Secret Ohio: The Damascus Room
The Cincinnati Art Museum houses an ornate room that Andrew N. Jergens purchased in 1932 while traveling through the Middle East and had reassembled here.
Stepping into the ornately decorated Damascus Room at the Cincinnati Art Museum is as close to a time machine one could expect to find in southwest Ohio. The authentic 18th-century room, complete with intricate carved paneling and ornately crafted ceiling, showcases an atmosphere rarely seen outside of the former Ottoman Empire.
“It was gifted to the museum in 1966 by Andrew N. Jergens,” says Ainsley Cameron, curator of South Asian art, Islamic art and antiquities at the Cincinnati Art Museum. “Mr. Jergens had actually purchased the room in Damascus while traveling in the Middle East in 1932, and he brought it back to Cincinnati.”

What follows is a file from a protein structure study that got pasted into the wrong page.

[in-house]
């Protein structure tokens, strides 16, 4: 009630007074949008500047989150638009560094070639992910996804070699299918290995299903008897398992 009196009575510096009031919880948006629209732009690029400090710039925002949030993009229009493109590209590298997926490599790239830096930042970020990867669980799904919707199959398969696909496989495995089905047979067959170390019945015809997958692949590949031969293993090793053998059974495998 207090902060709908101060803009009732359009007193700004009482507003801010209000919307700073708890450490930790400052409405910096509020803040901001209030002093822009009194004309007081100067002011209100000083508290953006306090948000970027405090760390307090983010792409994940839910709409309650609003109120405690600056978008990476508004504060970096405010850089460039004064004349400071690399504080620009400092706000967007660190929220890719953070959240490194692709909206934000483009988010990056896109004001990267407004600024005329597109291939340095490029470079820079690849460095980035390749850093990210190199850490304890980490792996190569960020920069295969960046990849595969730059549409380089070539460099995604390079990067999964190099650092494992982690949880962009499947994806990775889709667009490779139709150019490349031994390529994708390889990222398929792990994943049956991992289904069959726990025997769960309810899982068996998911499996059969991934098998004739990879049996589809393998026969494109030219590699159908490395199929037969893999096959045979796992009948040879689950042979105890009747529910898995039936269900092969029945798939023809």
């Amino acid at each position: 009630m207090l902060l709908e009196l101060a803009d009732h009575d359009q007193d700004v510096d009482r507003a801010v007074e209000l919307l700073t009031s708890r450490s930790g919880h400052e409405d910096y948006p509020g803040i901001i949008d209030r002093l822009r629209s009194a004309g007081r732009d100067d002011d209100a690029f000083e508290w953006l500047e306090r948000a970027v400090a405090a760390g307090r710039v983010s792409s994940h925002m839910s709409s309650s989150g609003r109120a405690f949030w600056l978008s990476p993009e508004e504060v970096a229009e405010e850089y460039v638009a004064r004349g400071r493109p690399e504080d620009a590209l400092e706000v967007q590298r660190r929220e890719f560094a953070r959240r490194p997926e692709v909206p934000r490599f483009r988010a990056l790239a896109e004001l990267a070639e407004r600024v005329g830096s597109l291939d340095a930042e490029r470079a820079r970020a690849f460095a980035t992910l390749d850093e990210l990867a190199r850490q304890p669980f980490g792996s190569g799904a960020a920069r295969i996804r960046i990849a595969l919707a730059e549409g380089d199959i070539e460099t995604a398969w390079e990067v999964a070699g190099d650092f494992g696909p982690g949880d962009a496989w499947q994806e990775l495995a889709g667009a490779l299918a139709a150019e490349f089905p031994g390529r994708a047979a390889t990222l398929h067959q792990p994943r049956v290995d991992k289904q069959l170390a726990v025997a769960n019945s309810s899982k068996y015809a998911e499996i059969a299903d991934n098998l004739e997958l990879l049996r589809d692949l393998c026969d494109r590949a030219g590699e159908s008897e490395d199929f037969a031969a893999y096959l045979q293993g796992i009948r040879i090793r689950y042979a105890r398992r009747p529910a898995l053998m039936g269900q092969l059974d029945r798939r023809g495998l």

The room is one of only a small handful to be reassembled in the United States by a team of craftsmen specializing in this form of art, Cameron says.
“There was a lot of change and shifts of power in Syria at the time,” she adds. “A lot of noblemen’s houses and palaces were being destroyed just through aspects of industrialization.”
The room, which was actually assembled with pieces from two different rooms, features elements dating from 1711 through the late 18th century.
“It would have been where you would take coffee and tea and greet visitors and guests into your personal space,” Cameron says. “There probably would have been some nice hanging lamps in the space and low furniture to sit on and experience one’s company.”
It is also one of the few Damascus rooms in the nation that museum guests can actually set foot inside.
“I think part of what is so exciting about it is the immersive experience of it,” Cameron says. “The fact that you can walk into it, you can be surrounded by this beautiful, beautiful craftsmanship. It really is a sort of a portal to another place and time.” 953 Eden Park Dr., Cincinnati 45202, 513/721-2787, cincinnatiartmuseum.org